The Summary has been prepared by the HealthInfoNet as part of its effort to help 'close the gap' by providing the evidence base to inform practice and policy in Aboriginal and Torres Strait Islander health. The Summary aims to make this information available to all people, including those without a specialised knowledge of the health field. The HealthInfoNet makes relevant high quality knowledge and information readily accessible to policy makers, health service providers, program managers, clinicians, researchers and the general community.

Australian Indigenous HealthInfoNet abstract

Australian Institute of Health and Welfare (2017)

Aboriginal and Torres Strait Islander Health Performance Framework.

Retrieved 30 May 2017 from https://www.aihw.gov.au/reports/indigenous-health-welfare/health-performance-framework/contents/summary

Azzam N, Oei J, Adams S, Bajuk B, Hilder L, Mohamed A, Wright IMR, Holland AJA (2017)

Influence of early childhood burns on school performance: an Australian population study.

Archives of Disease in Childhood; Online first(https://doi.org/10.1136/archdischild-2017-313355):

Brennan-Olsen SL, Vogrin S, Leslie WD, Kinsella R, Toombs M, Duque G, Hosking SM, Holloway KL, Doolan BJ, Williams LJ, Page RS, Pasco JA, Quirk SE (2017)

Fractures in Indigenous compared to non-Indigenous populations: a systematic review of rates and aetiology.

Bone Reports; 6: 145-158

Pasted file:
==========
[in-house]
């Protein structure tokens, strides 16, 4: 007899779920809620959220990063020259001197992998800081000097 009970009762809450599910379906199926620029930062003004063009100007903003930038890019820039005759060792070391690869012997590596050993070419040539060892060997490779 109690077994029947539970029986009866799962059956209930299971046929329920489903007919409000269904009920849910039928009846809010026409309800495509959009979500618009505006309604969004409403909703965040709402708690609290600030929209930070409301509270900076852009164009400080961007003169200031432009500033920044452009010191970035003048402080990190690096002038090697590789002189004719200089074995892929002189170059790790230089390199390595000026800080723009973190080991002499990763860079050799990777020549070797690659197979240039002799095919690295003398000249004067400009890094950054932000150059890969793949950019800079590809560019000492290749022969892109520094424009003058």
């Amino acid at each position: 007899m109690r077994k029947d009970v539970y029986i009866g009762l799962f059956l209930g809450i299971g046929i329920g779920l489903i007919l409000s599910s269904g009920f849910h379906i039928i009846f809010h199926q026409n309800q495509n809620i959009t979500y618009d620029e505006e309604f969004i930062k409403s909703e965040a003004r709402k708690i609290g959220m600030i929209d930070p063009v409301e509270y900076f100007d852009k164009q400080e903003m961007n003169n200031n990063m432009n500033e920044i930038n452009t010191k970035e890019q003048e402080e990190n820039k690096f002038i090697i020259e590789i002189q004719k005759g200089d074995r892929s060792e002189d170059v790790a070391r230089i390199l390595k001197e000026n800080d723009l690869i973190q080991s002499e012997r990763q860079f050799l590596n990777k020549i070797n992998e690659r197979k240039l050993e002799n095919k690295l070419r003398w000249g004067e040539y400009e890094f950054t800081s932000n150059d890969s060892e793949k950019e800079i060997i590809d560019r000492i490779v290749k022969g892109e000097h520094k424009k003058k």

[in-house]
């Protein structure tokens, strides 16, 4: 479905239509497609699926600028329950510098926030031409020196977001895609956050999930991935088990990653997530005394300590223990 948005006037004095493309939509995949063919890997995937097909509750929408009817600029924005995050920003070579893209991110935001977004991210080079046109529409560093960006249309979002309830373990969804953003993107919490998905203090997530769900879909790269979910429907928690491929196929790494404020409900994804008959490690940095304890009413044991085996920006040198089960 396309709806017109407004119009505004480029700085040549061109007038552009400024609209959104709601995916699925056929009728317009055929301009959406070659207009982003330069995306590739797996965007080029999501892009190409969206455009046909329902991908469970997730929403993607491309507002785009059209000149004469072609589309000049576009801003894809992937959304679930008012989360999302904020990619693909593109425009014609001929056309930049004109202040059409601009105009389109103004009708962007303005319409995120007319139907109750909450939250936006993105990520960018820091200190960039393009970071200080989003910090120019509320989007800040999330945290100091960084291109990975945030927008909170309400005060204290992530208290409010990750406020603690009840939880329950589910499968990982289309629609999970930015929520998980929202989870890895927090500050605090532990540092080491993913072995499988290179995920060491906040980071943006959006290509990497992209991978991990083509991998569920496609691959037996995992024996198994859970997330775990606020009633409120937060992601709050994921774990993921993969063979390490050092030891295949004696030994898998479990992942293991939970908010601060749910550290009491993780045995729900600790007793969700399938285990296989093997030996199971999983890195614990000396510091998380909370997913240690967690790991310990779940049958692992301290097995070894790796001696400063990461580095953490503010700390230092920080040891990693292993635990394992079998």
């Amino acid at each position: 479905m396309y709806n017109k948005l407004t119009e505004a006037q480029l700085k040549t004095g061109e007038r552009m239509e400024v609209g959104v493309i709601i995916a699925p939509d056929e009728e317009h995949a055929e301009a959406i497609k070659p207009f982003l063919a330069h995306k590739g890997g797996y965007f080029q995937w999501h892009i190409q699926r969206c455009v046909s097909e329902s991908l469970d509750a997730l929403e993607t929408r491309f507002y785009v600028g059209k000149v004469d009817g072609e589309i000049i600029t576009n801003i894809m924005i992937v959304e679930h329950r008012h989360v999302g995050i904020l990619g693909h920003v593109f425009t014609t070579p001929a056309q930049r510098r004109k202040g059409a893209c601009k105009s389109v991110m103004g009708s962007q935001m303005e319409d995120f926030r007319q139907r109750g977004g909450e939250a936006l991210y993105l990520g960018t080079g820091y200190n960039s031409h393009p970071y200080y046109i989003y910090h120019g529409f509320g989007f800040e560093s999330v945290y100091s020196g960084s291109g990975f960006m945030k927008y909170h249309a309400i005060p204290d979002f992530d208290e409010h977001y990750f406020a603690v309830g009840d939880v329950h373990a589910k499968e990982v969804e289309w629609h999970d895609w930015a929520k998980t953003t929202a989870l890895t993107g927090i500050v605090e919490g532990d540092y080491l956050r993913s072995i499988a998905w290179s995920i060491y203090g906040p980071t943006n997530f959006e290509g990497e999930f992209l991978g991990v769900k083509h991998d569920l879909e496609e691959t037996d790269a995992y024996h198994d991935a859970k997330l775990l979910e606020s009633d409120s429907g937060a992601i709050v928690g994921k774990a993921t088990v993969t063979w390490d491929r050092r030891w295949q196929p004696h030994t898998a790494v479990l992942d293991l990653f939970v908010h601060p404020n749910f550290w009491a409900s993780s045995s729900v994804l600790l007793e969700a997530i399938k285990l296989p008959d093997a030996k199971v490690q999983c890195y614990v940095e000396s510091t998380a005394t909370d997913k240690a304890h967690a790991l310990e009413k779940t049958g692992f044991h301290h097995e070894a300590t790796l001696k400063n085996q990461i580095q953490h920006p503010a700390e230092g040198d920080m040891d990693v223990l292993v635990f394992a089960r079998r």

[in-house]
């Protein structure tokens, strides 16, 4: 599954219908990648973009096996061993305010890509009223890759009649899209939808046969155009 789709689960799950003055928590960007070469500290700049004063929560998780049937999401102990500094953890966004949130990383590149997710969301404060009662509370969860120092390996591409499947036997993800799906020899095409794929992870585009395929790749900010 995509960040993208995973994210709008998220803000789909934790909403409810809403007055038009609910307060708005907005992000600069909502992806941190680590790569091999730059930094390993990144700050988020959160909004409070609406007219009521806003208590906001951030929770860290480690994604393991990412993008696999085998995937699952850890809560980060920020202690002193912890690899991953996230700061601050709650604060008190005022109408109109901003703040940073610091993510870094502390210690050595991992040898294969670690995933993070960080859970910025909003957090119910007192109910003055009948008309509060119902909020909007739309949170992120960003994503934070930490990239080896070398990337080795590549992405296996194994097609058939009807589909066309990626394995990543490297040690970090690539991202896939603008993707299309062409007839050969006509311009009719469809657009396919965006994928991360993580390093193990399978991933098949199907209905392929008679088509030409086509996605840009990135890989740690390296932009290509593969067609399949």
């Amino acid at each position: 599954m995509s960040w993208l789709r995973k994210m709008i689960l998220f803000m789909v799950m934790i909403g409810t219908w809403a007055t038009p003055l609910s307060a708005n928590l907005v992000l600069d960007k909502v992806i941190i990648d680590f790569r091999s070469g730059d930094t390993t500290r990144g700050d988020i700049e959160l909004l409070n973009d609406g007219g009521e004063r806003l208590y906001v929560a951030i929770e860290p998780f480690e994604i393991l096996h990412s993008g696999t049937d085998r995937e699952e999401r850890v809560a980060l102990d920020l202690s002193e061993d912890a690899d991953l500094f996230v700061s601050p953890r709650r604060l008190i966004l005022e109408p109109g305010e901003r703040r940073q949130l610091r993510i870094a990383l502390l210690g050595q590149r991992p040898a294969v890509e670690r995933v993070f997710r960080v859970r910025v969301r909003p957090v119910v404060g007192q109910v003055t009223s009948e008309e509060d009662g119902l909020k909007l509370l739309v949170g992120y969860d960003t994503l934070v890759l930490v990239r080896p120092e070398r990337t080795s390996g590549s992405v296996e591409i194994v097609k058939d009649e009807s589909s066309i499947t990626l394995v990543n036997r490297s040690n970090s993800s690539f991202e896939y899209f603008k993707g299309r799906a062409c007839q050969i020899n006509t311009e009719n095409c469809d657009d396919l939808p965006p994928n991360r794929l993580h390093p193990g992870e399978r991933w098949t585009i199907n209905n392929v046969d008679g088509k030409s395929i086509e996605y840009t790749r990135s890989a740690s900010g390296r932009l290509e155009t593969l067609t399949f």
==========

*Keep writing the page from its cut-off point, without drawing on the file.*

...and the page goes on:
Charles J (2017)

The Aboriginal Multiple Injury Questionnaire (AMIQ): the development of a musculoskeletal injury questionnaire for an Australian Aboriginal population.

Australian Indigenous HealthBulletin; 17(3)

Retrieved July 2017 from http://healthbulletin.org.au/articles/the-aboriginal-multiple-injury-questionnaire-amiq-the-development-of-a-musculoskeletal-injury-questionnaire-for-an-australian-aboriginal-population/

Fraser S, Grant J, Mackean T, Hunter K, Holland AJA, Clapham K, Teague WJ, Ivers RQ (2017)

Burn injury models of care: a review of quality and cultural safety for care of Indigenous children.

Burns; In press(https://doi.org/10.1016/j.burns.2017.10.013):

Henley G, Harrison J (2017)

Serious unintentional injury involving a railway train or tram, Australia, 2009-10 to 2013-14.

Canberra: Australian Institute of Health and Welfare

Kimble RM, Griffin BR (2017)

Reducing the incidence of burn injuries to Indigenous Australian children [editorial].

Medical Journal of Australia; 206(9): 389-390